I remember reading an interview with the Arcade Fire in which Win Butler (the band's frontman) said something about not thinking of the band as being part of the indie-rock genre, but as part of the broader pop tradition. At the time I didn't think much of this beyond it being just another example of the band's bravado. But now, after having listened to Funeral tens of times in the last week, I understand. These songs are not about experimentation or new directions, they were not written in the traditional sense. They were simply plucked, fully developed, from wherever it is that perfect pop songs like these are kept. Funeral is ten close approximations of the Platonic form of the pop song. The Arcade Fire has access to that very special room, a glorious song shop, visited in the past by The Beatles, The Beach Boys, Marvin Gaye and New Order among a very select few others.

"Rebellion (Lies)" is a linear forward push. Only down strums and alternating bass drum and snare hits. A perfect pop bass. Though they are weighty and metallic (heavy metal?), the guitars (in cahoots with the piano) don't rush you forward, they just put their hand on your back and guide you faster and faster. Win's vocals ebb against the instruments' flow and you can always keep the pace up.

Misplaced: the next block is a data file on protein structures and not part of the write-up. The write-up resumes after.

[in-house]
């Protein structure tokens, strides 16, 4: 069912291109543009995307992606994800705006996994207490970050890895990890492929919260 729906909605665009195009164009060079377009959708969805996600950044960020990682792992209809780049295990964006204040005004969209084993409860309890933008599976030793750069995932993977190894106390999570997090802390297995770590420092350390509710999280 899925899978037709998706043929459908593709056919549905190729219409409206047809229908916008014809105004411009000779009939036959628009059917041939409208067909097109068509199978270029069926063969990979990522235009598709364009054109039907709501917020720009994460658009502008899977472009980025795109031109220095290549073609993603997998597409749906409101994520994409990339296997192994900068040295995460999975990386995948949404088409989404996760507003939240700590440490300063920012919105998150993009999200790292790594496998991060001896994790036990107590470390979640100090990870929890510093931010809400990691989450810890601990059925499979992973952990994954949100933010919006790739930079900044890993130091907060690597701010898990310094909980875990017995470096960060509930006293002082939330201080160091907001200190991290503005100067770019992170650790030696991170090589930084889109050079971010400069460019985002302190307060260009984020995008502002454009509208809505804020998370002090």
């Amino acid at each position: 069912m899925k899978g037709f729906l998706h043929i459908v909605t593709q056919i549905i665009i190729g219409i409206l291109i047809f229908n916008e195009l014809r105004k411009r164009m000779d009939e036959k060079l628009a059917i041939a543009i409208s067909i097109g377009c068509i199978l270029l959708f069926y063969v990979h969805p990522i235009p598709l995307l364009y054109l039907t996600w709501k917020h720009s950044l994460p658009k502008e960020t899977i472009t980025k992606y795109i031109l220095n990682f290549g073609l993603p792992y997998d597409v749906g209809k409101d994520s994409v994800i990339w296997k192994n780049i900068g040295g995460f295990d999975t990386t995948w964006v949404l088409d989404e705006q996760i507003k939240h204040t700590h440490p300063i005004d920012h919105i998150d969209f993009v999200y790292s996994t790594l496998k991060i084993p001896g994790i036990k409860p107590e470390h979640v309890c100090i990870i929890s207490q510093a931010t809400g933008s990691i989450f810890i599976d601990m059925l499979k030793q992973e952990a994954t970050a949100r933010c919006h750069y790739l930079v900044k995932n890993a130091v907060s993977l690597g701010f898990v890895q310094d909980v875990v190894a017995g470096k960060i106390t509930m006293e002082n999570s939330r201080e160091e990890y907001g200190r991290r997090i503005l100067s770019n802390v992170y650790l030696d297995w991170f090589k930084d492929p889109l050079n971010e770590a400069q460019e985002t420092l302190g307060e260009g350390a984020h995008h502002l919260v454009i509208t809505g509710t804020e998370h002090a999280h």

"Sleeping is giving in."

The instruments are sleep and the vocals are trying not to give in. The resulting clash is a dense shimmering piece of pop tumult.

At 3:18 there are two hand claps and "Rebellion" starts shimmering harder.

At 3:34 the chorus shifts into the minor key, it implodes on itself, and the guitars and strings turn to wind, pushing out in all directions.

The girl sitting across from me at the computer lab as I write this, saw the cd case and said:

"Are you listening to that right now?"
"Fucking epic, man."
"Yeah, it's good."

What else can be said? [Buy]

Posted by Jordan at 12:23 AM | Comments (14)

October 5, 2004

Don't Ask Me To Speak F**ing English Again

[This is Dan, he, and others, might write guest posts when I cannot. He posted in the past. He is...white-skinned. - Jordan]